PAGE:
Medical aid schemes are tailored to suit your lifestyle, family size, age, health and many other factors, meaning that there are countless products on the market at any given time.
But what are the main differences between ‘comprehensive’ medical cover and something far simpler like a hospital plan?
From the offset, medical aids can be broadly separated into three main categories: hospital plans, saving plans and comprehensive plans – each increasing in cost.
- A hospital plan, as the name implies, provides cover for serious health problems and stays in the hospital, but leaves day-to-day needs (like medication, doctor visits and things like optometrists and dentists) up to the individual to cover.
- Savings plans provide a little more cover, and attach a savings accounts (where you contribute a percentage of your premium to each month), that pays for day-to-day needs.
- Comprehensive plans have the highest cost, but also cover the widest range of health services and chronic illnesses. These schemes typically cater for people who suffer frequent health issues, especially among the older population.
South Africa’s medical aid companies all offer plans along these three main schemes, with tailored limits and requirements.
BusinessTech looked at the most expensive medical aid cover available in South Africa, as well as the cheapest option from the same company, to show where the key differences lie.
How the most expensive and cheapest options compare
According to the GTC Medical Aid Survey for 2017, Fedhealth’s Ultimax scheme is the most costly medical aid scheme in the country, at R9,215 per month. For a family of four (Two adults and two children), the scheme costs R18,100 a month.
These types of schemes are typically targeted at, or at least cater for older people, who are more prone to chronic illnesses, and thus more likely to need cover for frequent hospital visits and medication.
For the higher monthly fee, members get:
- Price: R9,215 pm
- Family of four: R18,100 pm
- No annual limits to cover
- No restrictions to which hospital they can use
- Unlimited cost cover on the Fedhealth network
- 100% cover off-network, and 300% cover for off-network specialists
- Cover for the legally-required 25 chronic illnesses, as well as 40 others.
On the face of it, the Ultimax scheme is practically unlimited, with restrictions being placed only on things like prostheses and psychiatric services, as well as some specialised medication.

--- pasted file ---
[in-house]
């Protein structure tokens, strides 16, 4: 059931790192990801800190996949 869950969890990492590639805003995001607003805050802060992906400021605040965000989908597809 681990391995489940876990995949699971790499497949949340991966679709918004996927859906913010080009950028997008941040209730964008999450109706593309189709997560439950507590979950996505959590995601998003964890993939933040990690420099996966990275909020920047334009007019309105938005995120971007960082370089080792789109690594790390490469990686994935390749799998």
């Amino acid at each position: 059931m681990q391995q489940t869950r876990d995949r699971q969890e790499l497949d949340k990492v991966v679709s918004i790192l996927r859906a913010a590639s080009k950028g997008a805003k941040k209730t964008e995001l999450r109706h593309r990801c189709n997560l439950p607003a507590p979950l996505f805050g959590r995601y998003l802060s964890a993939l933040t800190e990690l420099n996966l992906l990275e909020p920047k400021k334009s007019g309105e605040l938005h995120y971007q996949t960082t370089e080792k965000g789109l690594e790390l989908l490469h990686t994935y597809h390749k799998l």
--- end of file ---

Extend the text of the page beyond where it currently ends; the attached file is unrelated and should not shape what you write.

Fedhealth’s cheapest plan, the Maxima Dynamic Hospital Plan, costs ‘only’ R876 per month, if your income is below R8,000. The same family of four, under these conditions, would pay R1,955 per month.
Under a hospital plan, healthcare costs are far more restrictive, often limiting members to networked doctors and hospitals, and providing cover for a more limited number of chronic illnesses.
However these plans typically do not have savings accounts (where a portion of your monthly premium is stored for day-to-day use), leaving members to cover doctor visits and over the counter medication out of pocket. By law, all medical aids must cover the medication for 25 chronic illnesses – even hospital plans.
- Price: R876 pm
- Family of four: R1,955 pm
- No annual limits to cover
- Full cover of negotiated payments at networked hospitals (co-payments apply at off-network hospitals)
- Full cover for on-network specialists – no benefit for off-network specialists (pay out of pocket)
- Many procedures are only covered if they take place in a state facility
- Cover for the legally-required 25 chronic illnesses
While the details, terms and conditions differ across medical aid companies, all top-tier “comprehensive” medical aids have similar offers – and share the same differences with their lower-tier “hospital plan” counterparts.
For a full breakdown of medical aid costs, read BusinessTech’s previous coverage: The cheapest and most expensive medical aids in South Africa in 2017
Medical aids at risk
Medical aid schemes in South Africa are facing an uncertain and rocky future as the South African government plans to move ahead with its National Health Insurance (NHI).
NHI will be compulsory, and every South African will have to pay for it in some way. One of the key proposals to cover fees, is to use tax credits awarded to medical aid holders.
Research conducted by Econex has shown that these changes could leave as many as 2 million South Africans in the lurch, making medical aid unaffordable, and forcing them onto public healthcare.
According to Econex, tax credits are taken into account when considering the affordability of health cover, and by removing this incentive to fun the NHI, it would take private healthcare out of reach of those on the lower-tier (hospital plan) schemes.
“Removing the rebate will likely have the effect of rendering medical scheme membership unaffordable to 22% of current beneficiaries (1.9 million people), with the impact falling largely on poorer medical scheme beneficiaries,” the group said.